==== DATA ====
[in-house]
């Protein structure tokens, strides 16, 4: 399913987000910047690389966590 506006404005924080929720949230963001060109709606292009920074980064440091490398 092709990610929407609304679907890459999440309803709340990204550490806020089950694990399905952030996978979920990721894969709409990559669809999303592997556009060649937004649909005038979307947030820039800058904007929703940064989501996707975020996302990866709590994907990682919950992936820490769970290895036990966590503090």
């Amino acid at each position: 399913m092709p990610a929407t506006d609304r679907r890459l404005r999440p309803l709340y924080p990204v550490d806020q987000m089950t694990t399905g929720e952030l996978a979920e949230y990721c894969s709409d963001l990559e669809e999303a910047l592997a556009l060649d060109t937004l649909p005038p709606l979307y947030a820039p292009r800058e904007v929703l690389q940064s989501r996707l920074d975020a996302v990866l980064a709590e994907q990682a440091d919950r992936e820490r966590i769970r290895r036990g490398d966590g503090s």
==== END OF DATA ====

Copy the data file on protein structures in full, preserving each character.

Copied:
[in-house]
């Protein structure tokens, strides 16, 4: 399913987000910047690389966590 506006404005924080929720949230963001060109709606292009920074980064440091490398 092709990610929407609304679907890459999440309803709340990204550490806020089950694990399905952030996978979920990721894969709409990559669809999303592997556009060649937004649909005038979307947030820039800058904007929703940064989501996707975020996302990866709590994907990682919950992936820490769970290895036990966590503090």
């Amino acid at each position: 399913m092709p990610a929407t506006d609304r679907r890459l404005r999440p309803l709340y924080p990204v550490d806020q987000m089950t694990t399905g929720e952030l996978a979920e949230y990721c894969s709409d963001l990559e669809e999303a910047l592997a556009l060649d060109t937004l649909p005038p709606l979307y947030a820039p292009r800058e904007v929703l690389q940064s989501r996707l920074d975020a996302v990866l980064a709590e994907q990682a440091d919950r992936e820490r966590i769970r290895r036990g490398d966590g503090s």